....Given that the 19th century was the century of Socialism, of Liberalism, and of Democracy, it des not necessarily follow that the twentieth century must also be a century of Socialism, Liberalism and democracy: political doctrines pass, but humanity remains, and it may rather be expected that this will be a century of authority...a century of Facism....1
On October 29, 1922, Mussolini and some 50.000 blackshirts marched on Rome, but rather than this being a violent event to try to bring him into power as originally planned, it was a march of victory. Just before the march was to take place, the government had drawn up a decree for the King Victor Emmanuel to sign, which would decree martial law. For fear of this causing a civil war he refused and asked Mussolini to form the cabinet and become himself Prime Minister. Though this began what would later become his Dictatorship in a Totalitarian state, we need to look still further back to see how these events came to be, and why and how Fascism took its hold in Italian Politics.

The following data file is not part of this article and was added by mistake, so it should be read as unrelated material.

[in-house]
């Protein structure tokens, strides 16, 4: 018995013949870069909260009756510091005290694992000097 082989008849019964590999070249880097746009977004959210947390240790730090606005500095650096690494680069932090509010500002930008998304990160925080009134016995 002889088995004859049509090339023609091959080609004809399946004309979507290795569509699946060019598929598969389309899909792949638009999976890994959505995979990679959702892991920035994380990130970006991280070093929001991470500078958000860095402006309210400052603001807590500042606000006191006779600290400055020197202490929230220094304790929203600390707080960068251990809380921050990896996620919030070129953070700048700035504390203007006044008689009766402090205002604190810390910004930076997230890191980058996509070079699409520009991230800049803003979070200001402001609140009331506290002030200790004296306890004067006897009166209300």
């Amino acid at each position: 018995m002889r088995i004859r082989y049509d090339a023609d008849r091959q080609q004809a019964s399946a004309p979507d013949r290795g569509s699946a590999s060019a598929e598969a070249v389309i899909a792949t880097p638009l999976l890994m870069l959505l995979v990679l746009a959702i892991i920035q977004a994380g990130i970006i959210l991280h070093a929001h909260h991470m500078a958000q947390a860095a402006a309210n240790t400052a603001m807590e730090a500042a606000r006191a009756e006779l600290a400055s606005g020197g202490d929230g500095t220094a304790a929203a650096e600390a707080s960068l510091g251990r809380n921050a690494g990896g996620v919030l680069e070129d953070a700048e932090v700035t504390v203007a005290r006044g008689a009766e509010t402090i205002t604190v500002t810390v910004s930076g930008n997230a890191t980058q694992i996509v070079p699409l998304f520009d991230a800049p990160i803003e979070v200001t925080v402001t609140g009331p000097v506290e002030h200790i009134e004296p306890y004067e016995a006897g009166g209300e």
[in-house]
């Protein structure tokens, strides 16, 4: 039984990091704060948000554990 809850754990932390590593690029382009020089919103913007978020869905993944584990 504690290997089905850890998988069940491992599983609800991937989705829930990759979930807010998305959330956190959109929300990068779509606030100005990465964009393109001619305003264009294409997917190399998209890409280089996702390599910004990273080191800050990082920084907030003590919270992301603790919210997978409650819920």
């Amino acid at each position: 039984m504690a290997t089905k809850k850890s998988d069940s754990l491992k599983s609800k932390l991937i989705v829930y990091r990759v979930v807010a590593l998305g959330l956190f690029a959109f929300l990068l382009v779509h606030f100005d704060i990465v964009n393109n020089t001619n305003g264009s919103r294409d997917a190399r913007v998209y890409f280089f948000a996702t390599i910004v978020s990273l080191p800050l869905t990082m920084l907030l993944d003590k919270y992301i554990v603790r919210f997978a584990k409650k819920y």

Some say that one could go as far back as 1870 to look at Italy's economic and social structure to understand which elements under certain circumstances favoured the fascist movement and brought it to power. Instead, I am, going to look at Italy's position from the Libyan War onwards, to see just how Mussolini and fascism were able to take root in Italian politics.
Although Italy had always been interested in North Africa, when Britain and France began to take interest in North African shipping lines, Italy became alarmed at losing what was a generally recognised right of pre - emption over Libya. Also, from the nationalist's point of view, they did not like the prospect of another humiliation...